I need to see how I already did it to one other person; I'll need to do it you so I ask you to get back in the queue.

Operator

Our next question comes from the line of Andy Schopick of Nutmeg Securities. Please proceed.

Andy Schopick - Nutmeg Securities

Thank you and good morning. I will try to keep this quick. Bob, I wonder if you can give us any color at all such as you did last quarter on the sell-through in the HP channel, whether there was really anything here that would provide a little additional color on to what’s happening.

Bob Gallagher

Yes. Most all of the systems that we shifted to HP, just like last quarter most of all the systems sold through to end customers.

Andy Schopick - Nutmeg Securities

Okay and secondly Bob, R&D tax credit. Do you have any greater visibility or can you give us any color on what might happen if Congress does renew that R&D tax credit, how that will affect your tax rate given the adjustments you've already made here in the third quarter to lower the overall effective rate?

Bob Gallagher

I’ve taken no R&D tax credit into consideration in my effective rate. If it does happen legislation in the fourth quarter, typically its had about a 2% impact in the overall effective tax rate which we then apply for the effective rate and reduced that in the Q4.

Scott Crump

That’s the upside of the year.

Operator

Our next question comes from the line of Chuck Murphy of Sidoti & Company. Please proceed.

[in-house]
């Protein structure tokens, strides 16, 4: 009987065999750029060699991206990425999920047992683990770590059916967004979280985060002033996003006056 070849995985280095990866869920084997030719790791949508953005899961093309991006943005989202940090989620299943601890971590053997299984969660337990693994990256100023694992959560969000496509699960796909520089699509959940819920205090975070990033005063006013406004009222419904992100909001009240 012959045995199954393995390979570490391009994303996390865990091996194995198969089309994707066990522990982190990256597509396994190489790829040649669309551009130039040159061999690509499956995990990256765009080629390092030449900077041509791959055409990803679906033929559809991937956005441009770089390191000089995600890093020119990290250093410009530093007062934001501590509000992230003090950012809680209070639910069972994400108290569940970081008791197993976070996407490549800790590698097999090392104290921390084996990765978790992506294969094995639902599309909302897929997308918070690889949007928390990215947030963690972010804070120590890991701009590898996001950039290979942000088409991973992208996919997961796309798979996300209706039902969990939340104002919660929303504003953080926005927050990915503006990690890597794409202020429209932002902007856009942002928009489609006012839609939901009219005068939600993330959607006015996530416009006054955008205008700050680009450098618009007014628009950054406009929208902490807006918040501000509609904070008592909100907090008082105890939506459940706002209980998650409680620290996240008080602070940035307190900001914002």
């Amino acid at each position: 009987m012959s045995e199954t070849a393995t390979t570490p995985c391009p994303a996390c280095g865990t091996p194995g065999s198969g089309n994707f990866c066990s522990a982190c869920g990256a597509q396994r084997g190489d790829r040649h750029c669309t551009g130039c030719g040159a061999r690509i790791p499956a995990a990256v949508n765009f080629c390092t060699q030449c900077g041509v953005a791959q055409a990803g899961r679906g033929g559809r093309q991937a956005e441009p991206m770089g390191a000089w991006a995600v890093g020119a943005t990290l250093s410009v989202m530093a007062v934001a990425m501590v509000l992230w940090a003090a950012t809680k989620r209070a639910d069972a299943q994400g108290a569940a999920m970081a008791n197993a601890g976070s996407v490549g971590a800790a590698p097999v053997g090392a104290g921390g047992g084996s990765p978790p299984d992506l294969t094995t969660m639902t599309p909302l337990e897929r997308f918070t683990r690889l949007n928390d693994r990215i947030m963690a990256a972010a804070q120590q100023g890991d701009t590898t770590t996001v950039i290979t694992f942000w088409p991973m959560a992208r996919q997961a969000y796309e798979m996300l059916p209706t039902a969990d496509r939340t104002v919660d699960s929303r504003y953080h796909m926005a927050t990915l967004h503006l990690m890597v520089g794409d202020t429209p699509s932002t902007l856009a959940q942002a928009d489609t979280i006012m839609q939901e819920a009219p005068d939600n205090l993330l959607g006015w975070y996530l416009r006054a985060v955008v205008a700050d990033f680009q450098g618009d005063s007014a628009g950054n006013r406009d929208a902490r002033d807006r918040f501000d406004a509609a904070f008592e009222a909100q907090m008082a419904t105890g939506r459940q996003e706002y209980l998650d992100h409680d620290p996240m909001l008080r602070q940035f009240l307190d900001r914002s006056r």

Chuck Murphy - Sidoti & Company

Just kind of coming back to the comment about the HP markets having 3D printer volume up 88% year-over-year, could you say what the year-over-year improvement was in like the first and second quarter?

Scott Crump

You know what, I think we did, Chuck, just go back and look at the comments in the script. I think the year-over-year improvement in the third quarter is better than the one we reported in the second quarter. I don’t believe we provided you in the first quarter.

Shane Glenn

And of course the launch was mid to second quarter. So, Q3 and definitely Q4 are better measurements.

Chuck Murphy - Sidoti & Company

And the other question was, just any change in the Designjet’s price?

Bob Gallagher

No.

Scott Crump

No.

Operator

Our next question comes from the line of Jeff Evanson of Dougherty. Please proceed.

Jeff Evanson - Dougherty & Company

Bob, could you tell us if there was any FX impact to the gross margins in the quarter?